quilt-shop-1

quiltshop2

As we were paying for the fabric and notions we had bought,  the clerk mentioned that we need to walk down the street and check out another store.  Since we made the drive we figured it would not hurt to see what else was in the town.  We were flabbergasted…….there are about 15 different store fronts, all fabric stores.  One devoted to solid fabric, one devoted to licensed sports fabrics, one with modern patterns, and the list goes on.  And yes, these are all part of the Missouri Star Quilt Company.  There are a handful of other stores in town, but ninety percent of Davis Street, Hamilton’s main drag, belongs to the Missouri Start Quilt Company.

chevron

solid-colors

When I say it is a mecca for quilters throughout the world, I am not exaggerating.  This sleepy town of about 2000 citizens hosts thousands of on-site visitors each year.   Missouri Star Quilt Company employes 180 people who sew, staff stores and ships thousands of packages a day.  The company is now in the publishing business, food service and is currently planning a “man’s land” to give the husbands of their customers something to do.

bakery

What a story this small town now has!  And for me is it exciting to know that success stories can happen even in the most unlikely of places.  Hamilton is a fun day trip from Kansas City especially if you like to sew or quilt.  I can not wait to go back!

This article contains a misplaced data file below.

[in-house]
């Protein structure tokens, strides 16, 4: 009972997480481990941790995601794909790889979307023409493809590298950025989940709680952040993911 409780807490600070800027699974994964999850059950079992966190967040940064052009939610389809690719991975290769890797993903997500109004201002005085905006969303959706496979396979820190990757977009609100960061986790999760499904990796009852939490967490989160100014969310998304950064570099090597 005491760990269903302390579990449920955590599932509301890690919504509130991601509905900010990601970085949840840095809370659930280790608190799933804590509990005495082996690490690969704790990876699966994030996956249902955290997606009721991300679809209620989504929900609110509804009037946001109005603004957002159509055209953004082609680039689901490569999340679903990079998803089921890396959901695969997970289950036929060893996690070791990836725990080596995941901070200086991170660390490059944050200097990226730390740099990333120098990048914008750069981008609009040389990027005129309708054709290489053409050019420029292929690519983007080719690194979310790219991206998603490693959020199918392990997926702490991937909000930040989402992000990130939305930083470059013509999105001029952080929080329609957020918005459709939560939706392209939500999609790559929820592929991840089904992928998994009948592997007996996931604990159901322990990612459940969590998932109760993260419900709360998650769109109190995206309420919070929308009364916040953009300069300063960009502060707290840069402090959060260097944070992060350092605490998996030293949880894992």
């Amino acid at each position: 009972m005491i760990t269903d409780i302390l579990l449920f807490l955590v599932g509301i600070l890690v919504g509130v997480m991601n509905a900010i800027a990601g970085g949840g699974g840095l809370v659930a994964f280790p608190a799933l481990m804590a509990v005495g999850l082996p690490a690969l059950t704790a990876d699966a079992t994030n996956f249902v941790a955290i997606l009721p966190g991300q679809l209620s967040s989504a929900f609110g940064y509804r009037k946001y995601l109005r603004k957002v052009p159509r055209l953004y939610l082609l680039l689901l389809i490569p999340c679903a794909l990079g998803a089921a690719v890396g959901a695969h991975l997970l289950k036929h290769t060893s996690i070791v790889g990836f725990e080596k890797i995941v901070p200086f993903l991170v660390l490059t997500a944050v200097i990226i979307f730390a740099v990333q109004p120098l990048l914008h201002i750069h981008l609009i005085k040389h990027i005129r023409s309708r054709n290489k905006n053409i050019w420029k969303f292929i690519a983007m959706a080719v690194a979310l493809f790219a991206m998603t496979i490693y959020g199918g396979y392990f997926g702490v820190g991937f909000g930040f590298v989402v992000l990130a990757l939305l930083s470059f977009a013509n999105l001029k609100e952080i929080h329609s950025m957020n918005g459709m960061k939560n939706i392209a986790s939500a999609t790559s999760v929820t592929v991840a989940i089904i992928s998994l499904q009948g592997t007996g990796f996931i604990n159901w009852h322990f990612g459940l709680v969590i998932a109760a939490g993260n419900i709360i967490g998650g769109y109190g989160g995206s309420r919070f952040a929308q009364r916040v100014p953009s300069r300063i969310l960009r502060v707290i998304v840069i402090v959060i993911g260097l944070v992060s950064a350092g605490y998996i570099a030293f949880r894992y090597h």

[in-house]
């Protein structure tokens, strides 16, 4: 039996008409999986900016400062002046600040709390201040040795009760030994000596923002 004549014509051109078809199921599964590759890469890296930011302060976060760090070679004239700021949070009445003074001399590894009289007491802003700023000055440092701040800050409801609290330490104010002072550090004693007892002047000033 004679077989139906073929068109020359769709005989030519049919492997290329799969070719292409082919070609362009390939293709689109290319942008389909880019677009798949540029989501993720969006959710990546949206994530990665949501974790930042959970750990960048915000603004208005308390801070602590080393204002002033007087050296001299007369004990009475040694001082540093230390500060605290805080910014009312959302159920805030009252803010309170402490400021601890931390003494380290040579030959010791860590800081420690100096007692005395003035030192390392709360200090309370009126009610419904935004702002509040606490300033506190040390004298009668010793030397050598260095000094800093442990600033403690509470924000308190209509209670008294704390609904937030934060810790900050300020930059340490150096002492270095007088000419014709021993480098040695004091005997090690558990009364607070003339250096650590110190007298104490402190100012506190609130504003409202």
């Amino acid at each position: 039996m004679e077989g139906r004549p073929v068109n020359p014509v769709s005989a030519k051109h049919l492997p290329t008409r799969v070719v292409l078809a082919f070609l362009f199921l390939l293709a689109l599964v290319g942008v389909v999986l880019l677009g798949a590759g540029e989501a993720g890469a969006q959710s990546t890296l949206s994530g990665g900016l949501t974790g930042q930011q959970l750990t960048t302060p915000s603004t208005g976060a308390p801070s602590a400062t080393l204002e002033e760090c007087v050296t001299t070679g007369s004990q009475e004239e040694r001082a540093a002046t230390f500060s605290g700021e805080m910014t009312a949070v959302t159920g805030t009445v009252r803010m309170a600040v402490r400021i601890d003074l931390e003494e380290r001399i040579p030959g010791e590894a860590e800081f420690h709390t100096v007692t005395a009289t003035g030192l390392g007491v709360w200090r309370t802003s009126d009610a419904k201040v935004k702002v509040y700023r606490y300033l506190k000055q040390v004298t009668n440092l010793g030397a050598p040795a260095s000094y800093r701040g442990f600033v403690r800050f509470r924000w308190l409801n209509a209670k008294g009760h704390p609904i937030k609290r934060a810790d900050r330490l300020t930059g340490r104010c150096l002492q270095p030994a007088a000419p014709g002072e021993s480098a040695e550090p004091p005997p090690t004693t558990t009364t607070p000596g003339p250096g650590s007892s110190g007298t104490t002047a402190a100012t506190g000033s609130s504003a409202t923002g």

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U is for UNK’s Burgers

006

The ABC Dinner Club is getting close to the end of the alphabet.  Check out where we dined for the letter U here.

Homemade Ice Cream with EASY, EASY Chocolate Dipped Cookies

A few weeks ago I watched an episode of Pioneer Women where she was making homemade ice cream and I was not able to stop thinking about how good that sounded.  With warm weather and the summer cookout season coming up I took the plunge and ordered a Cuisinart electric ice cream maker.

cuisinart

The day I received it Dave was out of town so I decided to fire that baby up and dig in to some homemade strawberry ice cream.  I used the recipe that came with ice cream maker and about 30 minutes later I had something that resembled strawberry ice cream and tasted really good but the texture was really icy, not at all what I had in mind.

I googled “icy homemade ice cream” and sure enough there were several articles on why homemade ice cream turns out icy.  It seems to be associated with the water content in the ice cream and if you are mixing in items with a high water content (like strawberries) the water will crystalize leaving the ice cream with an icy texture.

A few days later I decided to try again but with chocolate….cocoa does not have any water in it so I thought it would be safe.  Sure enough, it was PERFECT!!!

chocolate-ice-cream

I really wanted to try the strawberry again so this time when I purreed the strawberries, I drained them and actually patted them with a paper towel to dry them a little.  The original recipe called for adding lemon juice and I left that out also.  That was the trick……strawberry heaven in a bowl.